Investment Casting Tooling

Collaborate with customers from start to finish

Use Solidworks and NX CAD design to see projects in 3D

Design from print or reverse engineer from sample

What we do

Ensure quality castings for foundries and advanced manufacturers of investment castings

Advanced manufacturers worldwide trust Forte Tooling Technologies for their investment casting tooling solutions.

Forte Tooling Technologies also has expertise in tooling solutions for aluminum, brass, iron, steel, and stainless steel castings. We’re experts in prototype and production tooling for steel and stainless steel investment casting processes.

While your different castings require different steel alloys, all your projects require quality and efficiency. Forte Tooling Technologies’ innovative tooling solutions ensure quality castings for foundries and advanced manufacturers of investment castings with complex geometry and high-performance demands.


  • Steel
  • Stainless Steel
  • Aluminum
  • Brass
  • Iron


  • Aluminum Wax Patterns
  • Steel Wax Patterns

How it’s done

Investment Casting Process

The investment casting process, also known as lost-wax casting, is a widely used method for creating complex and intricate metal components with exceptional precision. It involves several steps to transform a wax or thermoplastic pattern into a final metal piece. Here’s a description of the investment casting process:

  1. Pattern Creation:
    The process begins with the creation of a pattern, which is an exact replica of the desired metal part. This pattern can be made from wax, plastic, or other materials. Skilled artisans or advanced machinery are used to sculpt or mold the pattern, ensuring it matches the intended design accurately.

  2. Assembly and Gating:
    Multiple patterns are typically attached to a wax sprue, forming a cluster. This cluster allows for efficient casting of multiple parts simultaneously. Gating systems, including sprues, runners, and vents, are added to facilitate the flow of molten metal and the escape of gases during the casting process.

  3. Investment Molding:
    The pattern cluster is then immersed in a slurry of ceramic or refractory material, called the investment. This investment is designed to withstand high temperatures and provide a mold cavity for the metal. Afterward, the coated cluster is covered with a fine grain sand or stucco, creating a shell around the pattern.

  4. Burnout:
    Once the investment coating has dried, the entire assembly is subjected to high temperatures in a furnace. This causes the wax or plastic pattern to melt and drain out, leaving behind a cavity precisely shaped like the desired part within the investment shell. This step is known as burnout.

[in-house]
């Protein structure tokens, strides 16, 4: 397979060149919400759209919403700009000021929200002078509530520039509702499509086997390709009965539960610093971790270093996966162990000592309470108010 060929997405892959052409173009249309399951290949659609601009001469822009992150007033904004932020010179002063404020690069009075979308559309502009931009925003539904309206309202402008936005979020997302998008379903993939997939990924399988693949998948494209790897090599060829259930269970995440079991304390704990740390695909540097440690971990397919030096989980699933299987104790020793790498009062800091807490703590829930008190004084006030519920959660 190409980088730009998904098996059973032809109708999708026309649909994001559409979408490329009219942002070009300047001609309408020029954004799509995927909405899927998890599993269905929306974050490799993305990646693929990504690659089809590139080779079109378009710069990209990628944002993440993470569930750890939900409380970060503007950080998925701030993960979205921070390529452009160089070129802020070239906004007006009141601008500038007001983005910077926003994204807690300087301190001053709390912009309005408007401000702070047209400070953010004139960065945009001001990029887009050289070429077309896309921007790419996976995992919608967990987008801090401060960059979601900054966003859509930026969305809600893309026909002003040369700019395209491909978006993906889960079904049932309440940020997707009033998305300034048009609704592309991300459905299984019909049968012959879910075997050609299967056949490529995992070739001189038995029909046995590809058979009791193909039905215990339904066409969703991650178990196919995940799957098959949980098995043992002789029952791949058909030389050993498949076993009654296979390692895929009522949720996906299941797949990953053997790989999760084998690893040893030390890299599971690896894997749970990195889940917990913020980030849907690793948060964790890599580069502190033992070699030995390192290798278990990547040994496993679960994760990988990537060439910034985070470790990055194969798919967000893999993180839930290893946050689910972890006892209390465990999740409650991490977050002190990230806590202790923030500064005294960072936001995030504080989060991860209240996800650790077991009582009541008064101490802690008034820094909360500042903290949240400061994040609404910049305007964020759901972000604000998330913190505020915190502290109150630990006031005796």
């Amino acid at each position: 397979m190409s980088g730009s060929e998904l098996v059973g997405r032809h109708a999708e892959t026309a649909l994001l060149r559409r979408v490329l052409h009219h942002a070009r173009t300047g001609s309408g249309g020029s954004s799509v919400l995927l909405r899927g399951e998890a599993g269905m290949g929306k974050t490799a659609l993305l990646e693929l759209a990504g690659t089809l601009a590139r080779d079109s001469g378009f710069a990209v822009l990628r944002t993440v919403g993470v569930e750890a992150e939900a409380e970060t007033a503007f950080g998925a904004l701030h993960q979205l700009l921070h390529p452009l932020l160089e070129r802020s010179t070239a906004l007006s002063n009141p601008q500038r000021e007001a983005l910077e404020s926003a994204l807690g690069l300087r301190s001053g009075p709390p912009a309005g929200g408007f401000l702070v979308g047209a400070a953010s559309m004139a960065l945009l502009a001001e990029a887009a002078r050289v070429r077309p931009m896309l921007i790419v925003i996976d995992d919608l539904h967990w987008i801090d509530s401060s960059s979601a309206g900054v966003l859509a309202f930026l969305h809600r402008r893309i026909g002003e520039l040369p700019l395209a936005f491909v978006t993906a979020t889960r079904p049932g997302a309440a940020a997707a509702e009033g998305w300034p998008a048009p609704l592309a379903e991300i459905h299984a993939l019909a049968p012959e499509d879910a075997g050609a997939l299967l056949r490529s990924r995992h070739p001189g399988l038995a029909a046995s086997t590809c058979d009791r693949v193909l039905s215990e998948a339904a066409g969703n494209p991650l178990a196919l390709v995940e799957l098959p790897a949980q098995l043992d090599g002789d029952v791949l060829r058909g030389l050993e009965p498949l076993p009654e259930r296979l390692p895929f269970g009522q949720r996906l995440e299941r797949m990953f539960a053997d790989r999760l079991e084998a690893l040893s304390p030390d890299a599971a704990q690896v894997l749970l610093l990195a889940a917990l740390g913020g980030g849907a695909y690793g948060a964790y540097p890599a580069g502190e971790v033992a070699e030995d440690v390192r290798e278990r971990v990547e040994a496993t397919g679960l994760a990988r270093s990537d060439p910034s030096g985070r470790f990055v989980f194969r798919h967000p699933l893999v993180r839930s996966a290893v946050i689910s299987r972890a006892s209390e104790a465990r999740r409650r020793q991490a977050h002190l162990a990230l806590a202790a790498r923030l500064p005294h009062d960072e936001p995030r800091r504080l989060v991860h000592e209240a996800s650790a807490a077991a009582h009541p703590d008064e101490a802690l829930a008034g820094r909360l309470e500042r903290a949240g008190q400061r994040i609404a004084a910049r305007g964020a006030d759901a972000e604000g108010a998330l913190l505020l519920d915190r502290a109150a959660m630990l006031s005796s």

5. Preheating:
    After burnout, the investment mold is preheated to eliminate any remaining moisture and further strengthen the ceramic shell. The temperature is gradually increased to prepare the mold for receiving molten metal.

  6. Casting:
    The preheated mold is placed into a casting machine or furnace. Molten metal, typically steel, aluminum, bronze, or other alloys, is poured into the mold cavity through the sprue. The metal fills the void created by the pattern, taking its shape.

  7. Solidification and Cooling:
    Solidification and Cooling: Once the mold is filled, the molten metal is allowed to cool and solidify within the mold. The cooling time is carefully controlled to ensure the metal solidifies uniformly, minimizing defects such as shrinkage or porosity.

  8. Shell Removal:
    After the metal has solidified and cooled, the investment shell is removed. This is usually done by mechanical means, such as vibrations, sandblasting, or chemical etching. The gating system is also removed, and the individual parts are separated from the sprue.

  9. Finishing:
    The cast parts may undergo various finishing processes, including grinding, machining, polishing, or heat treatment. These steps are performed to achieve the desired surface finish, dimensional accuracy, and mechanical properties.

  10. Inspection and Quality Control:
    The final components are thoroughly inspected to ensure they meet the required specifications. This may involve visual inspection, dimensional measurements, non-destructive testing, or other quality control methods.

The investment casting process offers several advantages, including the ability to produce intricate shapes, tight tolerances, excellent surface finishes, and a wide range of material options. It is commonly used in industries such as aerospace, automotive, medical, and jewelry, where intricate and high-quality components are required.

Message Us